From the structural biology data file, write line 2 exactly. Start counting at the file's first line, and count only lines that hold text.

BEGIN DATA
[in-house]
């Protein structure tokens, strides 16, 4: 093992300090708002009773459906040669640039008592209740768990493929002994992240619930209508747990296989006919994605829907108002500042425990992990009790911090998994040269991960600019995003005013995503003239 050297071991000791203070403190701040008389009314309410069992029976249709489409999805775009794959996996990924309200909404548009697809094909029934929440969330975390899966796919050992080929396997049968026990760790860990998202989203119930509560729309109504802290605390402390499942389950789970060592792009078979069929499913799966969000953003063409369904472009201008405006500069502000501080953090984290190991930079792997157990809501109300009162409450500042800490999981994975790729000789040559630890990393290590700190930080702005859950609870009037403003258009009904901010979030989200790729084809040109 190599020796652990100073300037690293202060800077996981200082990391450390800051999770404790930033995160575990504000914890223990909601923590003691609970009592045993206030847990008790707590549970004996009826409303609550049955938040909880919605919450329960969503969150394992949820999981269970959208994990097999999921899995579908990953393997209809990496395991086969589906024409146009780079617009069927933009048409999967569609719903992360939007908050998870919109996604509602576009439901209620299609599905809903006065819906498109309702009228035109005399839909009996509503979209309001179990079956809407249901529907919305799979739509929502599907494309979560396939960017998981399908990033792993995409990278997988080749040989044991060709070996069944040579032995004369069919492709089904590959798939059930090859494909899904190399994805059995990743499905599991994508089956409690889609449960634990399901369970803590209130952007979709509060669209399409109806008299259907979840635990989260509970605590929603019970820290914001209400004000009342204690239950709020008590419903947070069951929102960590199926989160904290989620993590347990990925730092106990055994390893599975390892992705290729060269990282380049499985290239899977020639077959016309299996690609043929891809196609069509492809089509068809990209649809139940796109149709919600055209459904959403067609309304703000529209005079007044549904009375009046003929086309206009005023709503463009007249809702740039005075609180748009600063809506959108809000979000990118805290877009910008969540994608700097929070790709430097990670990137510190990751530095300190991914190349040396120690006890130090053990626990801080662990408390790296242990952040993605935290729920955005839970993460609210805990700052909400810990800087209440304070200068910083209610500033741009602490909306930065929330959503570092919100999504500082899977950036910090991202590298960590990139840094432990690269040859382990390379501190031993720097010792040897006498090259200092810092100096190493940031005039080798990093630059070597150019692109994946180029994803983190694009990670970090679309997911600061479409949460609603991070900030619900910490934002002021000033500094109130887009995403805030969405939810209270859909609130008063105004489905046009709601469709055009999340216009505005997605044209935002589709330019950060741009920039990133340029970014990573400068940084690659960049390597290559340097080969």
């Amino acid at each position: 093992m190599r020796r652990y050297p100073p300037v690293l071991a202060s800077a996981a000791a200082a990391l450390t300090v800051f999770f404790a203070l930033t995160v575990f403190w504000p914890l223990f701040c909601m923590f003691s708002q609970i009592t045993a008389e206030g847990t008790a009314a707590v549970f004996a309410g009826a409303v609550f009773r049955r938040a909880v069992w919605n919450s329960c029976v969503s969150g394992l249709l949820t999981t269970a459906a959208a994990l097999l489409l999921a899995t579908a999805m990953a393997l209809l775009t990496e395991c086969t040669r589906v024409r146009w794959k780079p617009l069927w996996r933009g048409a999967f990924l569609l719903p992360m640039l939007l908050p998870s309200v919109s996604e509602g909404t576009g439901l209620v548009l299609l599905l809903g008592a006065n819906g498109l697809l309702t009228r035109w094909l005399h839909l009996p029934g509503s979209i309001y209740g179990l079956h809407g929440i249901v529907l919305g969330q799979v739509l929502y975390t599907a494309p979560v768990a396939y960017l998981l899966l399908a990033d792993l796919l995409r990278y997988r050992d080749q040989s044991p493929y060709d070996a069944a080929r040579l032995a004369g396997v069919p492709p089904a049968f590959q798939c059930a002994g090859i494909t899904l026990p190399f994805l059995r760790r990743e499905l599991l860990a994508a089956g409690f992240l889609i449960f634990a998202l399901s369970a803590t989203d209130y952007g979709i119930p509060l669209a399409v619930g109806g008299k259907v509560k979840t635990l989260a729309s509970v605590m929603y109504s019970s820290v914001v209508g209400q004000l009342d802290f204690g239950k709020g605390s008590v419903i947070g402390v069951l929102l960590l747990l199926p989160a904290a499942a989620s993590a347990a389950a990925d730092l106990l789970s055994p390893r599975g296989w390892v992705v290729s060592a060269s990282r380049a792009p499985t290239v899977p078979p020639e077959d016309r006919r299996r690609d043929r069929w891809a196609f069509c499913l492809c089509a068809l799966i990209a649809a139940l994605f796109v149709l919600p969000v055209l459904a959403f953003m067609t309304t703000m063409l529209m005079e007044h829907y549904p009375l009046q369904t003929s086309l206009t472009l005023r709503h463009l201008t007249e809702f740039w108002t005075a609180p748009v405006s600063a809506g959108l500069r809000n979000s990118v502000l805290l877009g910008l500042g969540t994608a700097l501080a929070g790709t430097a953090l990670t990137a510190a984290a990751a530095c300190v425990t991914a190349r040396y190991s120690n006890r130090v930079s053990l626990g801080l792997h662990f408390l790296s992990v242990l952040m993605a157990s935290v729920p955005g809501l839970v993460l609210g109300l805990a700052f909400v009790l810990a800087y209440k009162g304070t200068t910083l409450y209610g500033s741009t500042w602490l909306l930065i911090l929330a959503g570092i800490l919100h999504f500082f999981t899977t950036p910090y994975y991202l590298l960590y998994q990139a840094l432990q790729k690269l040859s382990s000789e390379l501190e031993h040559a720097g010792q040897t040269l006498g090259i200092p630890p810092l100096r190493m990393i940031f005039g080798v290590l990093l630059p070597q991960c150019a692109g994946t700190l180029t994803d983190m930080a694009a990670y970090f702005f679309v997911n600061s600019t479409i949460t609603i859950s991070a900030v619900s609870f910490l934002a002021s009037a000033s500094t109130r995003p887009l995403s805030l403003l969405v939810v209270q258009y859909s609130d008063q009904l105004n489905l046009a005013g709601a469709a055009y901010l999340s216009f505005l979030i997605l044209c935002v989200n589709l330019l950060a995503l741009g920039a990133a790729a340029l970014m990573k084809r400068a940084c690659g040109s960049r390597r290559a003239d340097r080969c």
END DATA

């Protein structure tokens, strides 16, 4: 093992300090708002009773459906040669640039008592209740768990493929002994992240619930209508747990296989006919994605829907108002500042425990992990009790911090998994040269991960600019995003005013995503003239 050297071991000791203070403190701040008389009314309410069992029976249709489409999805775009794959996996990924309200909404548009697809094909029934929440969330975390899966796919050992080929396997049968026990760790860990998202989203119930509560729309109504802290605390402390499942389950789970060592792009078979069929499913799966969000953003063409369904472009201008405006500069502000501080953090984290190991930079792997157990809501109300009162409450500042800490999981994975790729000789040559630890990393290590700190930080702005859950609870009037403003258009009904901010979030989200790729084809040109 190599020796652990100073300037690293202060800077996981200082990391450390800051999770404790930033995160575990504000914890223990909601923590003691609970009592045993206030847990008790707590549970004996009826409303609550049955938040909880919605919450329960969503969150394992949820999981269970959208994990097999999921899995579908990953393997209809990496395991086969589906024409146009780079617009069927933009048409999967569609719903992360939007908050998870919109996604509602576009439901209620299609599905809903006065819906498109309702009228035109005399839909009996509503979209309001179990079956809407249901529907919305799979739509929502599907494309979560396939960017998981399908990033792993995409990278997988080749040989044991060709070996069944040579032995004369069919492709089904590959798939059930090859494909899904190399994805059995990743499905599991994508089956409690889609449960634990399901369970803590209130952007979709509060669209399409109806008299259907979840635990989260509970605590929603019970820290914001209400004000009342204690239950709020008590419903947070069951929102960590199926989160904290989620993590347990990925730092106990055994390893599975390892992705290729060269990282380049499985290239899977020639077959016309299996690609043929891809196609069509492809089509068809990209649809139940796109149709919600055209459904959403067609309304703000529209005079007044549904009375009046003929086309206009005023709503463009007249809702740039005075609180748009600063809506959108809000979000990118805290877009910008969540994608700097929070790709430097990670990137510190990751530095300190991914190349040396120690006890130090053990626990801080662990408390790296242990952040993605935290729920955005839970993460609210805990700052909400810990800087209440304070200068910083209610500033741009602490909306930065929330959503570092919100999504500082899977950036910090991202590298960590990139840094432990690269040859382990390379501190031993720097010792040897006498090259200092810092100096190493940031005039080798990093630059070597150019692109994946180029994803983190694009990670970090679309997911600061479409949460609603991070900030619900910490934002002021000033500094109130887009995403805030969405939810209270859909609130008063105004489905046009709601469709055009999340216009505005997605044209935002589709330019950060741009920039990133340029970014990573400068940084690659960049390597290559340097080969």